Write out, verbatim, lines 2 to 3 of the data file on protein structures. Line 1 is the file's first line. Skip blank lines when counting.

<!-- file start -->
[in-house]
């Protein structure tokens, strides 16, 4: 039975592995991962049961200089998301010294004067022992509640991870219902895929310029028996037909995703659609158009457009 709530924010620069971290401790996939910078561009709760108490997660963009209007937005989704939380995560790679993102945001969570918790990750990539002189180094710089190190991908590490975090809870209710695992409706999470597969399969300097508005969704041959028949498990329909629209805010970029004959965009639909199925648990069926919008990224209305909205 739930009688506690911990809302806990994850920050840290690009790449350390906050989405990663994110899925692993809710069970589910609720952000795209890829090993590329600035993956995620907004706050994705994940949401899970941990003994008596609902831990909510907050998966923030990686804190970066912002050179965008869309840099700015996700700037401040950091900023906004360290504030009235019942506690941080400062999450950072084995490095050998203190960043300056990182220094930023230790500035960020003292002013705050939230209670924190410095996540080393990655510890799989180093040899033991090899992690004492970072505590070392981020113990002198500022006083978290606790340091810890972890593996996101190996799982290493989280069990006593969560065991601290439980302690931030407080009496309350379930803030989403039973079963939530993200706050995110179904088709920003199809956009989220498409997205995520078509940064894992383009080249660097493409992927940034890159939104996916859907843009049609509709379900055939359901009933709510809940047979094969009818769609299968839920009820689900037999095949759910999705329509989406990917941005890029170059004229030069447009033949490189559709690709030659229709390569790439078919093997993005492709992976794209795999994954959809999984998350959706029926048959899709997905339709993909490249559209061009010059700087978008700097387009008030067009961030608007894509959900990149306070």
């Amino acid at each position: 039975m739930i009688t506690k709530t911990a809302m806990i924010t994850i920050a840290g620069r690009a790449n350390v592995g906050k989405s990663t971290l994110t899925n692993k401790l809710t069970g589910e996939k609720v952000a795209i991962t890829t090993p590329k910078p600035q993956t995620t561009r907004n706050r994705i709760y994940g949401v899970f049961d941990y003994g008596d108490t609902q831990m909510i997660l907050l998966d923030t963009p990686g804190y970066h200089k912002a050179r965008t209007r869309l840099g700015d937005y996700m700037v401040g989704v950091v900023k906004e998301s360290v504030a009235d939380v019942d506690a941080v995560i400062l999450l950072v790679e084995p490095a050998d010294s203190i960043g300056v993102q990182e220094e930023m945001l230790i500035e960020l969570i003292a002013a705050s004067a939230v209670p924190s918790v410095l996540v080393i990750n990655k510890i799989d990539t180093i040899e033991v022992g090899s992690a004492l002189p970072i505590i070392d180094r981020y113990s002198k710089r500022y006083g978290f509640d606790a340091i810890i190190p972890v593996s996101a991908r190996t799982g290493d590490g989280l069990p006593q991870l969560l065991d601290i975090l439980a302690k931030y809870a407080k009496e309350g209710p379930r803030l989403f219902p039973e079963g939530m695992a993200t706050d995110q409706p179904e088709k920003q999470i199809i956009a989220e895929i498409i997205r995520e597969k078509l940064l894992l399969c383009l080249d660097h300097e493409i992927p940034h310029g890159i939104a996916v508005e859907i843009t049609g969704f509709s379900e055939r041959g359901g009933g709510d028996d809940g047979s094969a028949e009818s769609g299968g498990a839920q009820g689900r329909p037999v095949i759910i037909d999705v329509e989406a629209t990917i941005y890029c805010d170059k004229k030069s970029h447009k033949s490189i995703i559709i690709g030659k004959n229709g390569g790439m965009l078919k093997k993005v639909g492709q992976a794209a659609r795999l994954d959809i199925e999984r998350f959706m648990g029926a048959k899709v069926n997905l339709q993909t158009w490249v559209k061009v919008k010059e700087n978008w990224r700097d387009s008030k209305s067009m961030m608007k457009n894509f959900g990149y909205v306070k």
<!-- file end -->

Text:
């Protein structure tokens, strides 16, 4: 039975592995991962049961200089998301010294004067022992509640991870219902895929310029028996037909995703659609158009457009 709530924010620069971290401790996939910078561009709760108490997660963009209007937005989704939380995560790679993102945001969570918790990750990539002189180094710089190190991908590490975090809870209710695992409706999470597969399969300097508005969704041959028949498990329909629209805010970029004959965009639909199925648990069926919008990224209305909205 739930009688506690911990809302806990994850920050840290690009790449350390906050989405990663994110899925692993809710069970589910609720952000795209890829090993590329600035993956995620907004706050994705994940949401899970941990003994008596609902831990909510907050998966923030990686804190970066912002050179965008869309840099700015996700700037401040950091900023906004360290504030009235019942506690941080400062999450950072084995490095050998203190960043300056990182220094930023230790500035960020003292002013705050939230209670924190410095996540080393990655510890799989180093040899033991090899992690004492970072505590070392981020113990002198500022006083978290606790340091810890972890593996996101190996799982290493989280069990006593969560065991601290439980302690931030407080009496309350379930803030989403039973079963939530993200706050995110179904088709920003199809956009989220498409997205995520078509940064894992383009080249660097493409992927940034890159939104996916859907843009049609509709379900055939359901009933709510809940047979094969009818769609299968839920009820689900037999095949759910999705329509989406990917941005890029170059004229030069447009033949490189559709690709030659229709390569790439078919093997993005492709992976794209795999994954959809999984998350959706029926048959899709997905339709993909490249559209061009010059700087978008700097387009008030067009961030608007894509959900990149306070």
């Amino acid at each position: 039975m739930i009688t506690k709530t911990a809302m806990i924010t994850i920050a840290g620069r690009a790449n350390v592995g906050k989405s990663t971290l994110t899925n692993k401790l809710t069970g589910e996939k609720v952000a795209i991962t890829t090993p590329k910078p600035q993956t995620t561009r907004n706050r994705i709760y994940g949401v899970f049961d941990y003994g008596d108490t609902q831990m909510i997660l907050l998966d923030t963009p990686g804190y970066h200089k912002a050179r965008t209007r869309l840099g700015d937005y996700m700037v401040g989704v950091v900023k906004e998301s360290v504030a009235d939380v019942d506690a941080v995560i400062l999450l950072v790679e084995p490095a050998d010294s203190i960043g300056v993102q990182e220094e930023m945001l230790i500035e960020l969570i003292a002013a705050s004067a939230v209670p924190s918790v410095l996540v080393i990750n990655k510890i799989d990539t180093i040899e033991v022992g090899s992690a004492l002189p970072i505590i070392d180094r981020y113990s002198k710089r500022y006083g978290f509640d606790a340091i810890i190190p972890v593996s996101a991908r190996t799982g290493d590490g989280l069990p006593q991870l969560l065991d601290i975090l439980a302690k931030y809870a407080k009496e309350g209710p379930r803030l989403f219902p039973e079963g939530m695992a993200t706050d995110q409706p179904e088709k920003q999470i199809i956009a989220e895929i498409i997205r995520e597969k078509l940064l894992l399969c383009l080249d660097h300097e493409i992927p940034h310029g890159i939104a996916v508005e859907i843009t049609g969704f509709s379900e055939r041959g359901g009933g709510d028996d809940g047979s094969a028949e009818s769609g299968g498990a839920q009820g689900r329909p037999v095949i759910i037909d999705v329509e989406a629209t990917i941005y890029c805010d170059k004229k030069s970029h447009k033949s490189i995703i559709i690709g030659k004959n229709g390569g790439m965009l078919k093997k993005v639909g492709q992976a794209a659609r795999l994954d959809i199925e999984r998350f959706m648990g029926a048959k899709v069926n997905l339709q993909t158009w490249v559209k061009v919008k010059e700087n978008w990224r700097d387009s008030k209305s067009m961030m608007k457009n894509f959900g990149y909205v306070k």